Wednesday, February 20, 2013

The 'Baby Dolls' Of Mardi Gras: A Fun Tradition With A Serious Side

The Baby Doll Ladies pose during Mardi Gras in New Orleans on Tuesday. 

Just inside a room on the second floor of the Louisiana State Museum's Presbytere, there's a large baby doll dress, big enough for a woman to wear. And one did.

The costume and the baby bottle next to it belonged to 85-year-old Miriam Batiste Reed, who was known as a baby doll and one of the first women to parade in Mardi Gras. The bottle and the dress are part of a new exhibition, They Call Me Baby Doll: A Mardi Gras Tradition.

"The baby dolls are a group of African-American men and women carnival maskers," says Kim Vaz, dean at Xavier University. "They would dress up on Mardi Gras day in short satin skirts, with bloomers, and they would have garters."

Vaz, who has written a new book about the baby dolls, says the tradition dates back to 1912, when Jim Crow was the law of the land in the South. It all started in New Orleans' red-light district, which itself was divided along racial lines. The Storyville area, where the sex industry was legal, was for white customers; black customers had to go a few blocks away where prostitution was illegal, but allowed.

This 1942 photo provided by the Louisiana State Museum shows Gold Digger Baby Dolls, one of the neighborhood groups that adopted the "baby doll" costumes.

"[It was] another manifestation of how Jim Crow worked to disenfranchise black people, even in the most sordid of industries," Vaz says.

Between these two red-light districts, there was a kind of rivalry. One year the women in the black district heard that their counterparts in Storyville were going to dress up for Mardi Gras; they decided they needed to come up with some good costumes to compete.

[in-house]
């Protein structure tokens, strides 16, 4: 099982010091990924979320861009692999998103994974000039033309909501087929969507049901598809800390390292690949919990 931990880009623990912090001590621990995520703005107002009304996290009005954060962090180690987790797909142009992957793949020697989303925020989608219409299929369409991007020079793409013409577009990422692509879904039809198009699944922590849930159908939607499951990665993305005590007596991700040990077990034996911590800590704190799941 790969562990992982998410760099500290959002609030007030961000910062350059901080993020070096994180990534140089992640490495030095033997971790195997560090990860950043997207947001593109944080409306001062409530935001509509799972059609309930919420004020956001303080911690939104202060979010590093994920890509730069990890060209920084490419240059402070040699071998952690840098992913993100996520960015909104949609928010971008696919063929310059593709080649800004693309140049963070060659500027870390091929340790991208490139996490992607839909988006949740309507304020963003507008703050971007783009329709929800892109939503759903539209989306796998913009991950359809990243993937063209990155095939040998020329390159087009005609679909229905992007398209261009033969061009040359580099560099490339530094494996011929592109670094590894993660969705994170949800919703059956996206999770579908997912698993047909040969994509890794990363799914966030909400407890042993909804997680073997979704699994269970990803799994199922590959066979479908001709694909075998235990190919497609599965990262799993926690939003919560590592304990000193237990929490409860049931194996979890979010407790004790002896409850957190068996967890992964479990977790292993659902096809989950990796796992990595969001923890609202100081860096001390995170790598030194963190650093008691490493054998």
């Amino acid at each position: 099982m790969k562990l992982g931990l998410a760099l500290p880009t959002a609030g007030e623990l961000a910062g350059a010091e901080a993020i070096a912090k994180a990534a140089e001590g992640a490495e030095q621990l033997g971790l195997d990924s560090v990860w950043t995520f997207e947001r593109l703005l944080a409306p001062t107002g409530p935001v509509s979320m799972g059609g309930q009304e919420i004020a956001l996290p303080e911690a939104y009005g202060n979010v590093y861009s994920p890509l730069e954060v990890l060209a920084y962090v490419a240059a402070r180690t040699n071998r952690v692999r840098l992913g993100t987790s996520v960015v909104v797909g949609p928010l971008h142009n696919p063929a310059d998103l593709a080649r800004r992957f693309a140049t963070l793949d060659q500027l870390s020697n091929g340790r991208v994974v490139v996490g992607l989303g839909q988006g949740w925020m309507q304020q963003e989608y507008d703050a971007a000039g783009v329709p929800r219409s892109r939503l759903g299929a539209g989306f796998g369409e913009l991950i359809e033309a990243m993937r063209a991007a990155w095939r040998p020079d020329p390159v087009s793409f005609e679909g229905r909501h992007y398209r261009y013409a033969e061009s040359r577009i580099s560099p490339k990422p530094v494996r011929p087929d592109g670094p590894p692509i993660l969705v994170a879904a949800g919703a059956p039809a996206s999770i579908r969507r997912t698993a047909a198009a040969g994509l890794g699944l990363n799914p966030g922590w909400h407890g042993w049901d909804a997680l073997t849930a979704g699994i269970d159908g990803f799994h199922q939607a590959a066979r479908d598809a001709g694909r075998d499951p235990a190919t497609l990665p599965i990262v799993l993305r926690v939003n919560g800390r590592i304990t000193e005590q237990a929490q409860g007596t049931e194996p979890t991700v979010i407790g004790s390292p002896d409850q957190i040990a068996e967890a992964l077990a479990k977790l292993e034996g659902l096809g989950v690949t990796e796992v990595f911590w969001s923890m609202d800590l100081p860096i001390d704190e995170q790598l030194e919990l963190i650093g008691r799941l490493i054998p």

"And they said, 'Let's just be baby dolls because that's what the men call us. They call us baby dolls, and let's be red hot,' " Vaz says.

Calling a woman "baby" had just made its way into the popular lexicon, with songs like "Pretty Baby" written by New Orleans native Tony Jackson. There was, however, something subversive about black sex workers dressing this way.
"At that time, baby dolls were very rare and very hard to get," Vaz says. "So it had all that double meaning in it because African-American women weren't considered precious and doll-like."

Just the fact that these prostitutes were masking and going out into the street at all was a big deal. Women just did not do that then. And as sex workers, these women were already taboo. Vaz says they just kept piling on by appropriating males behaviors like smoking cigars and flinging money at the men.  "If you went to touch their garter, they would hurt you," she says.

The baby dolls carried walking sticks they would use in their dances, as well as to defend themselves. It was about fun, Vaz says, but it was a kind of laughter to keep from crying.
"At that time ... residential segregation was practiced, job discrimination was practiced [and] women didn't have the right to vote," she says. "The one way that they could make a statement was through their dance and their dress and their song. It's when you've exhausted all your legal remedies that you have to use the culture to make a statement and express yourself."

They came up with their own dance step they called "walking raddy." Pretty soon, women in more "respectable" neighborhoods started masking baby doll. But desegregation in the 1950s allowed black New Orleanians to do more on Mardi Gras.
Then Interstate Highway 10 was built directly through the neighborhood where African-Americans gathered to celebrate carnival, disrupting many traditions. The baby dolls faded, until several years ago.

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